We were all a bit torn on what to do; everyone was into the idea of playing Psi-punk, but they had come to play an indie game called Universalis and now the GM was here. Since Universalis could be run in as few as 2 hours, we decided to make a compromise: I’d run a quick 2-hour game of Psi-punk and then he’d run his game of Universalis. Sold.

So I ran Psi-punk again, using the same World’s Edge Arena rules as I did during Day One, and everyone had a blast. There wasn’t as much effort put into playing to the crowd, and I found it interesting how the two different groups handled the rules.

After Psi-punk we played a game of Universalis, which is a cooperative storytelling game. Players literally build the setting and the rules as they go along, then play out different scenes using the characters that were established during creation. It’s a fun game, and I’ll do a more in-depth write-up in a future post.

Savage… Pathfinder

I had pre-registered to play in Shane Hensley’s Savage Worlds game called “the Last Parsec,” which was scheduled to run during Savage Saturday Night at 7:00 p.m. Unfortunately, 11 other people had also registered to play, and I was 9th on the list. Needless to say, I didn’t get in. I also wasn’t successful at getting in on any of the other SW games that ran during that time.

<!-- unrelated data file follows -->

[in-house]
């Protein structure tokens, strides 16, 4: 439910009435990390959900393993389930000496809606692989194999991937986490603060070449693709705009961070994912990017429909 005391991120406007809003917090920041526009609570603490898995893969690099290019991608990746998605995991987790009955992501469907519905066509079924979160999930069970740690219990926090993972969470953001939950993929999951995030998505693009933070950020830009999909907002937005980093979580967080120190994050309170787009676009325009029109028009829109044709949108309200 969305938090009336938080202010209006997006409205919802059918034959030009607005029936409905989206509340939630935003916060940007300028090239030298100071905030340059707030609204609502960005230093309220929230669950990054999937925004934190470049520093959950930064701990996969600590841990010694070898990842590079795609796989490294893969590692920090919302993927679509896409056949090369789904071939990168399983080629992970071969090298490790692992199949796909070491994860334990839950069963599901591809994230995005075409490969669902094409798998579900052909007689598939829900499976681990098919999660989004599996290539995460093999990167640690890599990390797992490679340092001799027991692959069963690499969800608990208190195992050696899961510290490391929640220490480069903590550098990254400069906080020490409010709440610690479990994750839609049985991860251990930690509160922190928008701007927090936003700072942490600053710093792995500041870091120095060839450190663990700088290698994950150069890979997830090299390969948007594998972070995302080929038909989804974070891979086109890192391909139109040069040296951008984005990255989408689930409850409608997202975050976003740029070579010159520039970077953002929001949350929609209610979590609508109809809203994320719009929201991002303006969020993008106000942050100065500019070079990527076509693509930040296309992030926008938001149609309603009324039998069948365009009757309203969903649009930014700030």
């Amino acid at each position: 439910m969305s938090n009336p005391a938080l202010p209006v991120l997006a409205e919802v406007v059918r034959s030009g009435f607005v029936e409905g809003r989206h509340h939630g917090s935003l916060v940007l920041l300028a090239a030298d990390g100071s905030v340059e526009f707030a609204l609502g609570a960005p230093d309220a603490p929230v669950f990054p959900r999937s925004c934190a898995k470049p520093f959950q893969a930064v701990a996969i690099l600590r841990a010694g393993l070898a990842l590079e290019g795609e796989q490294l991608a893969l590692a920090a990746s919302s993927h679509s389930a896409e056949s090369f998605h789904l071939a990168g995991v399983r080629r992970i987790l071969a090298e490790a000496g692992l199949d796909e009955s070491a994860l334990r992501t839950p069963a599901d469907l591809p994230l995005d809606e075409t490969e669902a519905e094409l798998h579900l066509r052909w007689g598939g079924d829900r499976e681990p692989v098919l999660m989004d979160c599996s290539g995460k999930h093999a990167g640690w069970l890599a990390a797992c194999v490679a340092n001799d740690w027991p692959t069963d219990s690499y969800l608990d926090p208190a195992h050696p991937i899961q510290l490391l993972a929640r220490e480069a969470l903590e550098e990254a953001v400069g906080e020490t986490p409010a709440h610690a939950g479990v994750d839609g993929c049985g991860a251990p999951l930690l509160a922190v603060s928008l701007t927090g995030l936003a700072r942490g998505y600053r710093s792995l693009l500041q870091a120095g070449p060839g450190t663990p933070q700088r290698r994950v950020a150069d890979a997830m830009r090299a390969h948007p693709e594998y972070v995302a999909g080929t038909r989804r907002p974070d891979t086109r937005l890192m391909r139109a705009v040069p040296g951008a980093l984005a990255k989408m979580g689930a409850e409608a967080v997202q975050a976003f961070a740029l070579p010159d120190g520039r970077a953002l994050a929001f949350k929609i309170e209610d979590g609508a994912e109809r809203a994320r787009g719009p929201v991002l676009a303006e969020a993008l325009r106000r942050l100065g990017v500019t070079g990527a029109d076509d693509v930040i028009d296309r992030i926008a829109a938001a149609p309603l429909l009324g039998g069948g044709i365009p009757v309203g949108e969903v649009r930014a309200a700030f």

Not to be defeated, I ran downstairs to the Organized Play room and signed up to play in the Pathfinder Society Special, whose name I can’t remember. I only had my 2nd-level flowing monk with me, so I signed up for a low-level table and got started.

The Special had something to do with defending a city from a demon army. All of the tables were working together in theory, but unlike in other multi-table events I’ve played in the past, we didn’t really interact. I tend to prefer the special games where the high-level characters can do drive-by buffing of low-level tables and make everyone feel like heroes, but that wasn’t the case here.

Either way, we kicked some demon butt and successfully defended the walls of the town. Yay, heroes!

Bed Time

The event ended around 11:30 p.m. I found the friend I was staying with and we went back to his place. It wouldn’t be until about 2:30 that I’d finally crash, but since I didn’t have anything planned for the next day I wasn’t too worried about it.

My friend’s wife decided to join us on Sunday, and my wife decided to come up from Salem to join us all too. We had plans to leave around 9 a.m., so I grabbed what sleep I could before getting up to face the next day.

Series Navigation<< Gamestorm 16: Day OneGamestorm 16: Day Three >>

About Jacob Wood

Jacob founded Accessible Games because he wants to spread the joy of gaming to everyone, including people with disabilities. He is visually impaired and knows what it's like to need to adapt, and he brings two decades of gaming experience to the table.